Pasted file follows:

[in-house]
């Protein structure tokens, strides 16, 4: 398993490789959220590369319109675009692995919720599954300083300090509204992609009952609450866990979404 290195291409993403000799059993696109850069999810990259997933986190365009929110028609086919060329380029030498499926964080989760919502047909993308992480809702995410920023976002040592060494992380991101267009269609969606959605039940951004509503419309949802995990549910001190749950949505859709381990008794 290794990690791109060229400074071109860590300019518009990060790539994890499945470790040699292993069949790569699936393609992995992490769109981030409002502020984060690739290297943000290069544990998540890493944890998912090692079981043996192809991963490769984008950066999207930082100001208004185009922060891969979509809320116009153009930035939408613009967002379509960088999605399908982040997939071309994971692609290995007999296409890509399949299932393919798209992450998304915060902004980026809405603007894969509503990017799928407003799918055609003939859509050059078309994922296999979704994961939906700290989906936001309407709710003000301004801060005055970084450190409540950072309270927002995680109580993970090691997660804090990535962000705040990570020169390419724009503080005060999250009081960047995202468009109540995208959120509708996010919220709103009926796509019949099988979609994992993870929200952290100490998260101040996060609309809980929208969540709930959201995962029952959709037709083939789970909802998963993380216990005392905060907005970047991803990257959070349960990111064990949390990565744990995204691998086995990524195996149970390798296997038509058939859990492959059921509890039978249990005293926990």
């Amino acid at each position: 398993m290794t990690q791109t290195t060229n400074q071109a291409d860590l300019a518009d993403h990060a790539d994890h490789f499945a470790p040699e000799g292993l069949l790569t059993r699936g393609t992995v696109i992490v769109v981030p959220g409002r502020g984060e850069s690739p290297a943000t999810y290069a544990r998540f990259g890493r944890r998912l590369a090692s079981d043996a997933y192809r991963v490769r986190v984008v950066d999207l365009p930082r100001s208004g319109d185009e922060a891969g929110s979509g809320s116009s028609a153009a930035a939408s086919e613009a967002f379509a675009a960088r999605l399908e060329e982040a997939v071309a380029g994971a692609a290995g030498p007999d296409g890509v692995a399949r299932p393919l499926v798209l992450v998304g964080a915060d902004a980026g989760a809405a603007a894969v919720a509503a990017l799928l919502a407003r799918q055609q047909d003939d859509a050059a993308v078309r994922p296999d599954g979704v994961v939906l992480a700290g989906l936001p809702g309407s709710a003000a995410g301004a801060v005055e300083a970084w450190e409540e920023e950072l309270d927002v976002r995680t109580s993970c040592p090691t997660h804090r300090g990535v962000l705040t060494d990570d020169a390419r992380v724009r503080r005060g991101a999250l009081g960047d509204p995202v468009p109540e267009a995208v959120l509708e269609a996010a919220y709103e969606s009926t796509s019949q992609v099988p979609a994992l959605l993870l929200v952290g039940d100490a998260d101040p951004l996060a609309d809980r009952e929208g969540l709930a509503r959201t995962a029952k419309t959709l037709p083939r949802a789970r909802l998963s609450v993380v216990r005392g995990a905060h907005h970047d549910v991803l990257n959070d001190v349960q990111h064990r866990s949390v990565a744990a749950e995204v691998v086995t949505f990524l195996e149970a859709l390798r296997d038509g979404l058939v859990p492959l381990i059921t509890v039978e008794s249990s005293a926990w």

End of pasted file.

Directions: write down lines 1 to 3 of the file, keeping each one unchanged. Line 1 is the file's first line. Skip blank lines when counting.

[in-house]
């Protein structure tokens, strides 16, 4: 398993490789959220590369319109675009692995919720599954300083300090509204992609009952609450866990979404 290195291409993403000799059993696109850069999810990259997933986190365009929110028609086919060329380029030498499926964080989760919502047909993308992480809702995410920023976002040592060494992380991101267009269609969606959605039940951004509503419309949802995990549910001190749950949505859709381990008794 290794990690791109060229400074071109860590300019518009990060790539994890499945470790040699292993069949790569699936393609992995992490769109981030409002502020984060690739290297943000290069544990998540890493944890998912090692079981043996192809991963490769984008950066999207930082100001208004185009922060891969979509809320116009153009930035939408613009967002379509960088999605399908982040997939071309994971692609290995007999296409890509399949299932393919798209992450998304915060902004980026809405603007894969509503990017799928407003799918055609003939859509050059078309994922296999979704994961939906700290989906936001309407709710003000301004801060005055970084450190409540950072309270927002995680109580993970090691997660804090990535962000705040990570020169390419724009503080005060999250009081960047995202468009109540995208959120509708996010919220709103009926796509019949099988979609994992993870929200952290100490998260101040996060609309809980929208969540709930959201995962029952959709037709083939789970909802998963993380216990005392905060907005970047991803990257959070349960990111064990949390990565744990995204691998086995990524195996149970390798296997038509058939859990492959059921509890039978249990005293926990």
């Amino acid at each position: 398993m290794t990690q791109t290195t060229n400074q071109a291409d860590l300019a518009d993403h990060a790539d994890h490789f499945a470790p040699e000799g292993l069949l790569t059993r699936g393609t992995v696109i992490v769109v981030p959220g409002r502020g984060e850069s690739p290297a943000t999810y290069a544990r998540f990259g890493r944890r998912l590369a090692s079981d043996a997933y192809r991963v490769r986190v984008v950066d999207l365009p930082r100001s208004g319109d185009e922060a891969g929110s979509g809320s116009s028609a153009a930035a939408s086919e613009a967002f379509a675009a960088r999605l399908e060329e982040a997939v071309a380029g994971a692609a290995g030498p007999d296409g890509v692995a399949r299932p393919l499926v798209l992450v998304g964080a915060d902004a980026g989760a809405a603007a894969v919720a509503a990017l799928l919502a407003r799918q055609q047909d003939d859509a050059a993308v078309r994922p296999d599954g979704v994961v939906l992480a700290g989906l936001p809702g309407s709710a003000a995410g301004a801060v005055e300083a970084w450190e409540e920023e950072l309270d927002v976002r995680t109580s993970c040592p090691t997660h804090r300090g990535v962000l705040t060494d990570d020169a390419r992380v724009r503080r005060g991101a999250l009081g960047d509204p995202v468009p109540e267009a995208v959120l509708e269609a996010a919220y709103e969606s009926t796509s019949q992609v099988p979609a994992l959605l993870l929200v952290g039940d100490a998260d101040p951004l996060a609309d809980r009952e929208g969540l709930a509503r959201t995962a029952k419309t959709l037709p083939r949802a789970r909802l998963s609450v993380v216990r005392g995990a905060h907005h970047d549910v991803l990257n959070d001190v349960q990111h064990r866990s949390v990565a744990a749950e995204v691998v086995t949505f990524l195996e149970a859709l390798r296997d038509g979404l058939v859990p492959l381990i059921t509890v039978e008794s249990s005293a926990w």